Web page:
Kenya’s earnings from flowers, fruits, and vegetable exports fell to the lowest level in more than two years in September, driven by a weaker Euro and Sterling pound.
Data from the Central Bank of Kenya (CBK) shows horticulture export earnings dropped five per cent to KES 8.8 billion, down from KES 9.3 billion in August, the lowest returns from exports of the three commodities since September 2020 when Kenya earned KES 8.5 billion from horticulture exports.
This is the fourth consecutive monthly drop in earnings from fruits, vegetables, and flowers exports, and comes despite an increase in the quantity of the exports.
As the earnings dropped 5 per cent, the quantity exported went up by 5.5 per cent to 41,592 tonnes, up from 39,406 tonnes in August. Earnings from fruits exports went down to KES 3.2 billion from KES 3.6 billion as the quantity of exported fruits dropped to 15,489 tonnes down from 16,173 tonnes.
Meanwhile, the quantity of exported cut flowers grew to 8,881 tonnes from 8,618 tonnes, with earnings growing to KES 3.7 billion, up from KES 3.5 billion.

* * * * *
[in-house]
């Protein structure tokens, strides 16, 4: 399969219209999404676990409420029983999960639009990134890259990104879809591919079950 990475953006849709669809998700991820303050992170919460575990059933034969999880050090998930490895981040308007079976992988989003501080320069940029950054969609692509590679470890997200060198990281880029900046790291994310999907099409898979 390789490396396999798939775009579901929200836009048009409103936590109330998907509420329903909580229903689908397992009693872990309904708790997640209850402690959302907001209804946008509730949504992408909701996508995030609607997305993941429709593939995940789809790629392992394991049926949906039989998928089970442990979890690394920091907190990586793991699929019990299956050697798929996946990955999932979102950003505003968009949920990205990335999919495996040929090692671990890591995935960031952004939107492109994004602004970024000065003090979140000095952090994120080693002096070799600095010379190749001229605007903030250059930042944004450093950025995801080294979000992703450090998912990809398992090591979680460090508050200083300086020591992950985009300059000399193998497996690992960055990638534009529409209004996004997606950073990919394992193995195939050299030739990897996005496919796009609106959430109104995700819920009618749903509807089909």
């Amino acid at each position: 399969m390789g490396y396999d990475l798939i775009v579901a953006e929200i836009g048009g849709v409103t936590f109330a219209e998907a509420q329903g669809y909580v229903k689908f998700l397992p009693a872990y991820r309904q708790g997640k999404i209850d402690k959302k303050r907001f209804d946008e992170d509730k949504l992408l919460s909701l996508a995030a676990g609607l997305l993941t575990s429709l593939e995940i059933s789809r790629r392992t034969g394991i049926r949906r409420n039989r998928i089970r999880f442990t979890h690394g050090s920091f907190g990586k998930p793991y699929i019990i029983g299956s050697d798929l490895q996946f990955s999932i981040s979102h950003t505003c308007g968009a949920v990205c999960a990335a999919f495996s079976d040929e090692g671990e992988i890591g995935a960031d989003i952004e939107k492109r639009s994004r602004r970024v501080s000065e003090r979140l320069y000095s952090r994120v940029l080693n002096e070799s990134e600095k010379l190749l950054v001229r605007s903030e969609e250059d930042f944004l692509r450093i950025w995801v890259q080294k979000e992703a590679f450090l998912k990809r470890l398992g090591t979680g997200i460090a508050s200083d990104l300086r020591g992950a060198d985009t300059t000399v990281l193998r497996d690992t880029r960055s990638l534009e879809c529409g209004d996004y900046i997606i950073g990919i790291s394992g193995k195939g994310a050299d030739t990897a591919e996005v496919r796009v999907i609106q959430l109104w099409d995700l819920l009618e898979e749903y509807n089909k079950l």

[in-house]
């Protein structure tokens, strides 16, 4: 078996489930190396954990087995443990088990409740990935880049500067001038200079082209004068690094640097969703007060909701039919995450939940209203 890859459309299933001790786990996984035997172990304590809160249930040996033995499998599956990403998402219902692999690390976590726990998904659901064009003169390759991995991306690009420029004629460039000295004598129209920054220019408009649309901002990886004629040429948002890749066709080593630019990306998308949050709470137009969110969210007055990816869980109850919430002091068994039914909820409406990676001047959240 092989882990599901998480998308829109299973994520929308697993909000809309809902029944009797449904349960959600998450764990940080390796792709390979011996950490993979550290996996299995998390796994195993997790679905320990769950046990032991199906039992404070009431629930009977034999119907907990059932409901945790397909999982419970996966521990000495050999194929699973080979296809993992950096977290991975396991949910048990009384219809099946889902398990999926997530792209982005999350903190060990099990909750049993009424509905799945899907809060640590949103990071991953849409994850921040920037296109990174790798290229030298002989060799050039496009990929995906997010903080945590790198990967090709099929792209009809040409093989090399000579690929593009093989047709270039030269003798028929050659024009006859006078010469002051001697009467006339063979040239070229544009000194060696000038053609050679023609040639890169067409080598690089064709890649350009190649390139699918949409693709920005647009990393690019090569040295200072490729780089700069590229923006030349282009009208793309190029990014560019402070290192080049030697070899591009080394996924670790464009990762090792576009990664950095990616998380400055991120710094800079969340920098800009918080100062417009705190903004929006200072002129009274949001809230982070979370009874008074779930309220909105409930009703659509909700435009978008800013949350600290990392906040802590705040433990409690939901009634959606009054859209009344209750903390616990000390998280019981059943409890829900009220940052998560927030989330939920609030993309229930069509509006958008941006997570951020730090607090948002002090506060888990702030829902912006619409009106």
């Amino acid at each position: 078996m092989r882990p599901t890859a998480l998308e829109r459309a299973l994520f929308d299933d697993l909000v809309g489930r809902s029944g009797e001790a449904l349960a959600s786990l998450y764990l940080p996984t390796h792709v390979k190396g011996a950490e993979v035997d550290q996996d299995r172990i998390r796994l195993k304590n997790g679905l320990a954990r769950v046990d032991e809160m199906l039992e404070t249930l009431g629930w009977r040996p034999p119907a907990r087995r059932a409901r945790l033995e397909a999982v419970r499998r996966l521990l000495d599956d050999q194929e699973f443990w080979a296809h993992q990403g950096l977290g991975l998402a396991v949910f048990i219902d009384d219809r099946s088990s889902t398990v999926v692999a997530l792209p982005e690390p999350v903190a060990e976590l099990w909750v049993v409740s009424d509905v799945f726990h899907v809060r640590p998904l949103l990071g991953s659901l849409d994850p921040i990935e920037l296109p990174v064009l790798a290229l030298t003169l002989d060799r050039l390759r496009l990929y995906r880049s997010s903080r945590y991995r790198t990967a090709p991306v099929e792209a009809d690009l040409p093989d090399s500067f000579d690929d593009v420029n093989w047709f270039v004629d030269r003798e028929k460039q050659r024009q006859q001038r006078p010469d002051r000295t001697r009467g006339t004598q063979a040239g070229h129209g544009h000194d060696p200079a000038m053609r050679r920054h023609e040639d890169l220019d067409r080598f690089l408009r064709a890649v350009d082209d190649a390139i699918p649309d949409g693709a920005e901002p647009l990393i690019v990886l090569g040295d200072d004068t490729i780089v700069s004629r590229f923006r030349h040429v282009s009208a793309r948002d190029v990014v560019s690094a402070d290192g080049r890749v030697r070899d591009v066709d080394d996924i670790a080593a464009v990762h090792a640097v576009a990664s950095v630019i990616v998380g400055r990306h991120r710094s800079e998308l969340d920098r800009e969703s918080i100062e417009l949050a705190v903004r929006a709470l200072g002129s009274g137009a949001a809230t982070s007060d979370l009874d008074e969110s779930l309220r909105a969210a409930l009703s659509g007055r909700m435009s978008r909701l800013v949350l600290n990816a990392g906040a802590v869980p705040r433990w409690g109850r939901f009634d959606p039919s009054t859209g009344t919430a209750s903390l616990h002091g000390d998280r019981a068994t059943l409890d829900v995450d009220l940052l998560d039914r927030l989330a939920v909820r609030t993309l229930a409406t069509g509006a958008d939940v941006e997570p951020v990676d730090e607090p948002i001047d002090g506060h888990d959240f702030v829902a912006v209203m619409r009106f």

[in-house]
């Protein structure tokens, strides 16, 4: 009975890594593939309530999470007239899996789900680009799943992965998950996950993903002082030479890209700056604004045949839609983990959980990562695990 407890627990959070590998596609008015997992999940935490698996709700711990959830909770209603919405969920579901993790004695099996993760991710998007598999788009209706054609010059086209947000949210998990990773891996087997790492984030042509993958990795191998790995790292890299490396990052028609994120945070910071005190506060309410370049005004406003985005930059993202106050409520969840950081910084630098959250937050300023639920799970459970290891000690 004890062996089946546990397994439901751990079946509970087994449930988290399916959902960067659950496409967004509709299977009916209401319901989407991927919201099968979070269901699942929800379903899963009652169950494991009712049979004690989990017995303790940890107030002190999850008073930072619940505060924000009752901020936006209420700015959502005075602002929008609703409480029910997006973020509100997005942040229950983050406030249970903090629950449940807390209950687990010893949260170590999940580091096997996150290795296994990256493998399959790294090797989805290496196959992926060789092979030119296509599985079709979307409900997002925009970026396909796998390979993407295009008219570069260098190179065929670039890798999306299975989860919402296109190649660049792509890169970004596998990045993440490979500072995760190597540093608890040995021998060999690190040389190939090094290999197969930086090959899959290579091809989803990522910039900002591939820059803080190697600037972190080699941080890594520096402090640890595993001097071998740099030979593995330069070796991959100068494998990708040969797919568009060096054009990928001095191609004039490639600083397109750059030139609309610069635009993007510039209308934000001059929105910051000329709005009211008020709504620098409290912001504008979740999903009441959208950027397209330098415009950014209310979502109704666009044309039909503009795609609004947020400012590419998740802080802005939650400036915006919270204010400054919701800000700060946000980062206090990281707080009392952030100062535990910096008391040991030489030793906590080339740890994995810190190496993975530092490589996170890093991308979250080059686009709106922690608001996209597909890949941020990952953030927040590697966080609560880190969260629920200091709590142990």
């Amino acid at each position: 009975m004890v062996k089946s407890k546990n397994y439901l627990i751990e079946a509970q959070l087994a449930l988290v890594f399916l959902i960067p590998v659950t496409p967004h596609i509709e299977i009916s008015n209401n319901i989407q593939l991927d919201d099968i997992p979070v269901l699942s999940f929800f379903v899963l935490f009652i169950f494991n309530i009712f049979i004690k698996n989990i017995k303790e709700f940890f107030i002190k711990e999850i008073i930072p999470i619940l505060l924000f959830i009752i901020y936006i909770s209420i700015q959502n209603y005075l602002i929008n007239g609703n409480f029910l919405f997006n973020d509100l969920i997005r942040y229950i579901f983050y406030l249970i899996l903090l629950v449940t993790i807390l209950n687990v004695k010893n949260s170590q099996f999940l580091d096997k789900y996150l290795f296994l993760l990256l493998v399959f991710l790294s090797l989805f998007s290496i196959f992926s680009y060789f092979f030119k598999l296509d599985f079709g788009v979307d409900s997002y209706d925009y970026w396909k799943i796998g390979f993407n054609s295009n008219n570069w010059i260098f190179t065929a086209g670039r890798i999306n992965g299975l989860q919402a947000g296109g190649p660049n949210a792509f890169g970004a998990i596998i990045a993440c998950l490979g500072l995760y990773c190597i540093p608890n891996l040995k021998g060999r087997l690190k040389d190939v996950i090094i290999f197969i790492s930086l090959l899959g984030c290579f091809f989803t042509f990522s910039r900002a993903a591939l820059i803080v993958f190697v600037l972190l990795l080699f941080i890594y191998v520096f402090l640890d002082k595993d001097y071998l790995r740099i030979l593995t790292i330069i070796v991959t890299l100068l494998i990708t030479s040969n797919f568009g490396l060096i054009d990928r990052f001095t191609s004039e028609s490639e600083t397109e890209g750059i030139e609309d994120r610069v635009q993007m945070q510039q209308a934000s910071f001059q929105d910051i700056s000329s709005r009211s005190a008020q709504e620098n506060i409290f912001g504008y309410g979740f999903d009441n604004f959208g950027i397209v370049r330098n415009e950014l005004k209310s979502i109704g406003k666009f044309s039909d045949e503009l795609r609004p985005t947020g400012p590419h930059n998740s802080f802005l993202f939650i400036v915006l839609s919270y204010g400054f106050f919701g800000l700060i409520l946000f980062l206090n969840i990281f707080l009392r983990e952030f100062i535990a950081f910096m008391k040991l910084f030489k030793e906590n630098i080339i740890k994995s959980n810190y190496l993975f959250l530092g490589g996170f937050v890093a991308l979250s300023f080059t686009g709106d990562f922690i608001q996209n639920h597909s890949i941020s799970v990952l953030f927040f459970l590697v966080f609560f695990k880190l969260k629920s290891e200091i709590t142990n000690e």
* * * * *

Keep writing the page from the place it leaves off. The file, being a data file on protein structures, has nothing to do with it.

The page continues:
The most affected export was fresh vegetables, whose exported quantity increased to 17,222 tonnes from 14,616 tonnes but whose earnings fell to KES 1.9 billion, down from KES 2.1 billion.
The drop was largely driven by a sharp fall in the value of the Sterling Pound and the Euro against the Kenyan shilling hurting the earnings of exporters.
The drop in earnings from horticulture exports is a blow to the government, which relies on export earnings for foreign exchange at a time Kenya’s trade deficit is rapidly growing, creating higher demand for foreign currency.
The government is, however, eyeing more markets, such as Far East Asia and the Arabian Gulf, to cut reliance on the European market.